What Causes Scombroid Fish Poisoning?

Medically Reviewed on 8/4/2021
Scombroid food poisoning in fish
Scombroid poisoning is caused by accumulated bacteria that turn histidine into scombrotoxin (histamine) in improperly stored fish.

Scombroid poisoning (scombroid food poisoning or scombroid) is a foodborne illness that is typically caused by consuming spoiled fish, which contains a chemical called histidine. Bacteria can multiply in fish when stored at warm temperatures (59°F) and turn histidine into scombrotoxin (histamine). Histamine is responsible for the symptoms of scombroid poisoning.

Cooking the fish can destroy the causative bacteria but cannot reduce histamine levels. The amount of histamine in the meat varies depending on the part of the spoiled fish. Hence, everyone who eats the meat may not be affected by scombroid poisoning.

Scombroid poisoning does not happen because of an infection or allergy. It is safe to eat the same kind of fish again if it is freshly caught and stored chilled.

This condition is more common in certain types of fish, which have dark meat and a naturally higher level of histidine, such as:

  • Tuna
  • Mackerel
  • Sardine
  • Butterfly kingfish
  • Marlin
  • Herring
  • Bluefish
  • Amberjack
  • Anchovy

Since these fish have higher levels of histidine, there is a higher risk of it being converted to histamine when bacterial growth occurs, resulting in scombroid poisoning. Occasionally, other species of fish may be responsible.

What are the signs and symptoms of scombroid poisoning?

Symptoms of scombroid poisoning usually appear within 10 to 30 minutes of ingesting the fish and can last for about 10 to 14 hours, rarely lasting longer than a day or two. Those with asthma may be at risk of more serious problems.

Initial signs and symptoms (these may resemble an allergic reaction):

Other signs and symptoms:

  • Facial rash or over the torso and rest of the body
  • Intense itching along with a rash
  • Generalized edema (water retention and swelling of the body)
  • Diarrhea, which is typically short term
  • Abdominal cramps

Serious signs and symptoms:

In extremely rare cases, scombroid poisoning may result in death.

How is scombroid poisoning diagnosed?

Doctors can make a clinical diagnosis based on history (such as recent fish consumption) and clinical examination. As scombroid poisoning can present symptoms similar to allergic reactions, your doctor may prescribe certain tests.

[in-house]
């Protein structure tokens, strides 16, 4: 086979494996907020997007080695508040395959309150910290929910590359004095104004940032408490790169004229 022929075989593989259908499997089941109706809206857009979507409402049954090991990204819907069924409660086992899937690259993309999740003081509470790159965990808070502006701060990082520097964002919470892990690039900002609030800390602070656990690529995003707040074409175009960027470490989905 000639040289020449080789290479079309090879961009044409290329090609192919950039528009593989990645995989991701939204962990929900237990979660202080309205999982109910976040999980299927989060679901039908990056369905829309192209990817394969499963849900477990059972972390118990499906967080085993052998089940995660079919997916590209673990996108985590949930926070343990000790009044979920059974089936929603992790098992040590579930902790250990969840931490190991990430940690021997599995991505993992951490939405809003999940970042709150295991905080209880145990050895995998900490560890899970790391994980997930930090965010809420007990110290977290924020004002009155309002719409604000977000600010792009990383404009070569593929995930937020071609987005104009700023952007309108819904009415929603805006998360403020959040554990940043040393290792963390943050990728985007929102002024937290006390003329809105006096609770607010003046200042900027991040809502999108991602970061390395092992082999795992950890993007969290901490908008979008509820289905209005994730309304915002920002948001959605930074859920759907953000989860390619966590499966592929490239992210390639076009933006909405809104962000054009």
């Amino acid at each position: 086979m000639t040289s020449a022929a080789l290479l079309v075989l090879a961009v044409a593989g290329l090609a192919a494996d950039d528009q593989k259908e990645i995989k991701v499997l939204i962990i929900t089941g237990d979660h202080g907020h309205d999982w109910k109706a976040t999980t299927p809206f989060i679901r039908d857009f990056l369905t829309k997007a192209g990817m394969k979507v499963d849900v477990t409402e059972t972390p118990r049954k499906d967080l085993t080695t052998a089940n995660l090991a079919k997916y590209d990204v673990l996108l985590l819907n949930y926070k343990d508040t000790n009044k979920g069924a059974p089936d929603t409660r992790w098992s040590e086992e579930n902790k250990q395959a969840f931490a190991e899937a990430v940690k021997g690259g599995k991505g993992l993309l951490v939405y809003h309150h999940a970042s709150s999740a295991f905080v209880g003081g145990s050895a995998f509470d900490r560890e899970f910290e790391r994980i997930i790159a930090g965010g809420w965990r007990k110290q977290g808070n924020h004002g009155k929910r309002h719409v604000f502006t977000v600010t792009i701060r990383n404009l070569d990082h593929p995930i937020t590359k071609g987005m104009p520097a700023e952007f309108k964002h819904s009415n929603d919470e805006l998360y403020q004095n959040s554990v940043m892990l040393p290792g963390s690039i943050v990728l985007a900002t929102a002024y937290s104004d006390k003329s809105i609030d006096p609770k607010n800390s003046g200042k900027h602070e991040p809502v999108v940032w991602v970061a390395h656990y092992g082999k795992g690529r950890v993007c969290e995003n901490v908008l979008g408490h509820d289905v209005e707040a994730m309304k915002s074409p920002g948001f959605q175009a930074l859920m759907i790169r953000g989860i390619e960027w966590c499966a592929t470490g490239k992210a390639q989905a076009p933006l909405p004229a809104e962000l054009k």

Blood tryptase levels may also be done. These levels would be elevated during an allergic reaction and normal in scombroid poisoning.

How is scombroid poisoning treated?

Scombroid poisoning is often self-limiting and the symptoms rarely last more than a day or two, so treatment is mainly supportive. Those with giddiness are advised to lie down and rest with their feet partly elevated.

Administering antihistamines, such as H1 blockers and ranitidine (an antacid or H2 blockade), along with intravenous fluids can help those with mild to moderate symptoms to recover faster. In severe cases, epinephrine combined with a steroid may be used.

How to prevent scombroid poisoning

Cooking, smoking, canning or freezing will not destroy histamine that has already formed in the fish. The best way to prevent scombroid poisoning is by ensuring the fish is caught fresh and stored chilled. Antihistamines may be taken before eating seafood if the source and storage of the fish are not known, especially while eating out.


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Medically Reviewed on 8/4/2021
U.S. Food and Drug Administration. Scombrotoxin Poisoning and Decomposition. https://www.fda.gov/food/seafood-guidance-documents-regulatory-information/scombrotoxin-poisoning-and-decomposition

American Academy of Allergy, Asthma & Immunology. Histamine Toxicity. https://www.aaaai.org/Conditions-Treatments/Related-Conditions/histamine-toxicity

Marcus EN. Scombroid (Histamine) Poisoning. UpToDate. https://www.uptodate.com/contents/scombroid-histamine-poisoning

Hungerford JM. Scombroid poisoning: A review. Toxicon. 2010; 56(2): 231-243. https://www.sciencedirect.com/science/article/abs/pii/S0041010110000450